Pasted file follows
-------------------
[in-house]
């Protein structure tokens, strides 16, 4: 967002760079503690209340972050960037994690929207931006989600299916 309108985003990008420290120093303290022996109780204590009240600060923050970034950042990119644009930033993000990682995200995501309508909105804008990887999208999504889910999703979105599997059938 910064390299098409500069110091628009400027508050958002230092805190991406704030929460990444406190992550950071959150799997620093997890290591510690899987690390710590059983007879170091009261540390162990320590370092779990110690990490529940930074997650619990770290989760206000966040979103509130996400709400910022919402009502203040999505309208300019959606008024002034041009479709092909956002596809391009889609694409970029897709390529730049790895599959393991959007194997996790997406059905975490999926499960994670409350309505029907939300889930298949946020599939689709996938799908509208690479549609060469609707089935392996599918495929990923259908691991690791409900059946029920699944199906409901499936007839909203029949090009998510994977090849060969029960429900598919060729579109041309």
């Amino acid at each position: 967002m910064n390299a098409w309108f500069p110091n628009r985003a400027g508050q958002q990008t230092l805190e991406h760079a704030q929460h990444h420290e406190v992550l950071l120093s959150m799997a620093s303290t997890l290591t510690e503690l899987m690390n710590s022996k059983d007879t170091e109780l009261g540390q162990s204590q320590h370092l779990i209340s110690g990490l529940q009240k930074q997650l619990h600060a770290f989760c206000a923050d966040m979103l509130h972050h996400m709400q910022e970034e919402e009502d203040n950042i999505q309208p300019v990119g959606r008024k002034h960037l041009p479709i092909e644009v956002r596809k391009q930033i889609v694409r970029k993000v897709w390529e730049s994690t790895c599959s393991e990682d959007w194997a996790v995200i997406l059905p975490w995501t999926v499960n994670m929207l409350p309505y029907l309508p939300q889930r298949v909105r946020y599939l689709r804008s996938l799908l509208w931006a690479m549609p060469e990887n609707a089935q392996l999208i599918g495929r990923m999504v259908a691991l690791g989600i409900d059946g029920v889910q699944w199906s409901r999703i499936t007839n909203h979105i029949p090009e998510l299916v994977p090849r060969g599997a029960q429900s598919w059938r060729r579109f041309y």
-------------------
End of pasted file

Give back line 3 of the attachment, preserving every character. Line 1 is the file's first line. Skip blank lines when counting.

């Amino acid at each position: 967002m910064n390299a098409w309108f500069p110091n628009r985003a400027g508050q958002q990008t230092l805190e991406h760079a704030q929460h990444h420290e406190v992550l950071l120093s959150m799997a620093s303290t997890l290591t510690e503690l899987m690390n710590s022996k059983d007879t170091e109780l009261g540390q162990s204590q320590h370092l779990i209340s110690g990490l529940q009240k930074q997650l619990h600060a770290f989760c206000a923050d966040m979103l509130h972050h996400m709400q910022e970034e919402e009502d203040n950042i999505q309208p300019v990119g959606r008024k002034h960037l041009p479709i092909e644009v956002r596809k391009q930033i889609v694409r970029k993000v897709w390529e730049s994690t790895c599959s393991e990682d959007w194997a996790v995200i997406l059905p975490w995501t999926v499960n994670m929207l409350p309505y029907l309508p939300q889930r298949v909105r946020y599939l689709r804008s996938l799908l509208w931006a690479m549609p060469e990887n609707a089935q392996l999208i599918g495929r990923m999504v259908a691991l690791g989600i409900d059946g029920v889910q699944w199906s409901r999703i499936t007839n909203h979105i029949p090009e998510l299916v994977p090849r060969g599997a029960q429900s598919w059938r060729r579109f041309y």